Jakeitha Baker paces back and forth behind the Broughton wrestling team’s bench, stepping from side to side, hands on hips. Dessed in all black, except for a pink Nike swoosh emblazoned across the front of her sweatshirt, Baker stands focused, eyes straight ahead, sweatshirt hood up, before the match. Once on the mat, it’s all business, pinning the opponent in a minute, 50 seconds.
“I’m just a wrestler,’” the senior says after the 145-pound weight class victory.
But in the stands, spectators from other schools take notice, pointing out to other onlookers that there is a girl, over there, wrestling for Broughton High.
Baker, 17, is not the lone high school girl to wrestle in North Carolina, the Triangle, Raleigh, Cap Eight Conference, or even on her team. She is, however, one of the best. Pound-for-pound, she was ranked the the second-best high school girl wrestler in the state by retrorankings.com.
Baker said she began wrestling at age 7, and has won 11 national titles — 10 in girls competitions and one in boys.
“When I first started, boys didn’t really want to wrestle me, I guess because they didn’t really know that I could really wrestle,” she said. “When I got more into it, it was like they had to come with their ‘A’ game because I’m a pretty good wrestler.”
Baker hopes to one day compete in the Olympics. She finished this season undefeated at 5-0, cut short by eligibility issues during the first semester.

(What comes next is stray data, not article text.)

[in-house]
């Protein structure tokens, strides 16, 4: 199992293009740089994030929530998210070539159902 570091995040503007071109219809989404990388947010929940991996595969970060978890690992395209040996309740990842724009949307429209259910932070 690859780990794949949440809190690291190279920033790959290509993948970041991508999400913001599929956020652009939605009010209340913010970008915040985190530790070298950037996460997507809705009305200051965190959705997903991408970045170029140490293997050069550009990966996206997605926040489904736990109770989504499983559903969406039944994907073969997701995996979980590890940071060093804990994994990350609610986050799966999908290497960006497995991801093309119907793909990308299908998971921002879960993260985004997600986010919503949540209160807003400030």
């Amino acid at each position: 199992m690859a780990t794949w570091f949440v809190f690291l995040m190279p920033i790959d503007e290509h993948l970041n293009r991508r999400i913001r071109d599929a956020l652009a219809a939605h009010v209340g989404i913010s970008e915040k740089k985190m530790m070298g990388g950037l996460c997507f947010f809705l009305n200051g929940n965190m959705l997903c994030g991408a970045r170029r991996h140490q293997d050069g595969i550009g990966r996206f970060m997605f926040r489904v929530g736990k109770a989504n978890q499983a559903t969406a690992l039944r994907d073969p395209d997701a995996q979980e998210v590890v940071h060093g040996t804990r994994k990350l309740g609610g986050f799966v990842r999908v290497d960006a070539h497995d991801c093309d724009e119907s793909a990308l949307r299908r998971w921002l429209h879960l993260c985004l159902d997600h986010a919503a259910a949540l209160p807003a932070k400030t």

She has signed to wrestle for Campbellsville University, a Kentucky school which finished sixth among 18 National Association of Intercollegiate Athletics teams in the Women’s College Wrestling Association championship last month.
Also a boxer and cross country and track competitor, Baker said she has always been aggressive. She began wrestling under the tutelage of her father, Keith Baker, who wrestled at Murray State University.
“Personality-wise, she’s got a lot of energy,” Broughton coach Andrew Redfern said. “She’s a funny girl, charismatic. In the mat room, she probably has the best technique out of any of my wrestlers, which says a lot. That goes back to her dad coaching her.
She’s been wrestling a long time. … As far as physicalness, she’s not strong, but she has heart and she’s mean. She’s just as mean as any boy or young man that I’ve ever seen on the mat, and she doesn’t quit.”
Baker was the first girl Redfern coached, but her presence has helped both him and other wrestlers — male and female — grow in the program.
“Thank goodness she was already where she was at when I got her,” Redfern said. “I’ve had more girls come out now and it’s getting easier, especially having her in the mat room with them and it’s kind of like they learn from each other.
“Jakeitha is probably one of the main reasons in this area that girls are starting to come out and see that it’s OK if we try this.”